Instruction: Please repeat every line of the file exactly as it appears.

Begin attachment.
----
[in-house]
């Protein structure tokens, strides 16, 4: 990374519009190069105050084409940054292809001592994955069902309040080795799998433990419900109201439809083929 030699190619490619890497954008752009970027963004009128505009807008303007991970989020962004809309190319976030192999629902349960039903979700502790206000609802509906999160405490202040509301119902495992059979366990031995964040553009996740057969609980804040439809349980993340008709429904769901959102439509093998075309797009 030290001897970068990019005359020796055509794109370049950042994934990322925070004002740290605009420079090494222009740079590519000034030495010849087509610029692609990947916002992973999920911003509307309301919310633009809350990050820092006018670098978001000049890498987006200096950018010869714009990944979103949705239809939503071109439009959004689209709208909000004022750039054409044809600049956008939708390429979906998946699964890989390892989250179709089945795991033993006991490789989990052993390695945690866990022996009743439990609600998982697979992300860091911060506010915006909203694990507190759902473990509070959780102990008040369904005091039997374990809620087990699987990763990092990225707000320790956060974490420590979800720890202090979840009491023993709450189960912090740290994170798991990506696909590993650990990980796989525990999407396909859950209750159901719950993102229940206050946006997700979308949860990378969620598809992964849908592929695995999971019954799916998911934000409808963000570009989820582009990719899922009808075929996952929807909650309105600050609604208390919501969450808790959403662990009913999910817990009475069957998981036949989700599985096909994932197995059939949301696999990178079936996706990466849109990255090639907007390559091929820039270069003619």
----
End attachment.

[in-house]
């Protein structure tokens, strides 16, 4: 990374519009190069105050084409940054292809001592994955069902309040080795799998433990419900109201439809083929 030699190619490619890497954008752009970027963004009128505009807008303007991970989020962004809309190319976030192999629902349960039903979700502790206000609802509906999160405490202040509301119902495992059979366990031995964040553009996740057969609980804040439809349980993340008709429904769901959102439509093998075309797009 030290001897970068990019005359020796055509794109370049950042994934990322925070004002740290605009420079090494222009740079590519000034030495010849087509610029692609990947916002992973999920911003509307309301919310633009809350990050820092006018670098978001000049890498987006200096950018010869714009990944979103949705239809939503071109439009959004689209709208909000004022750039054409044809600049956008939708390429979906998946699964890989390892989250179709089945795991033993006991490789989990052993390695945690866990022996009743439990609600998982697979992300860091911060506010915006909203694990507190759902473990509070959780102990008040369904005091039997374990809620087990699987990763990092990225707000320790956060974490420590979800720890202090979840009491023993709450189960912090740290994170798991990506696909590993650990990980796989525990999407396909859950209750159901719950993102229940206050946006997700979308949860990378969620598809992964849908592929695995999971019954799916998911934000409808963000570009989820582009990719899922009808075929996952929807909650309105600050609604208390919501969450808790959403662990009913999910817990009475069957998981036949989700599985096909994932197995059939949301696999990178079936996706990466849109990255090639907007390559091929820039270069003619």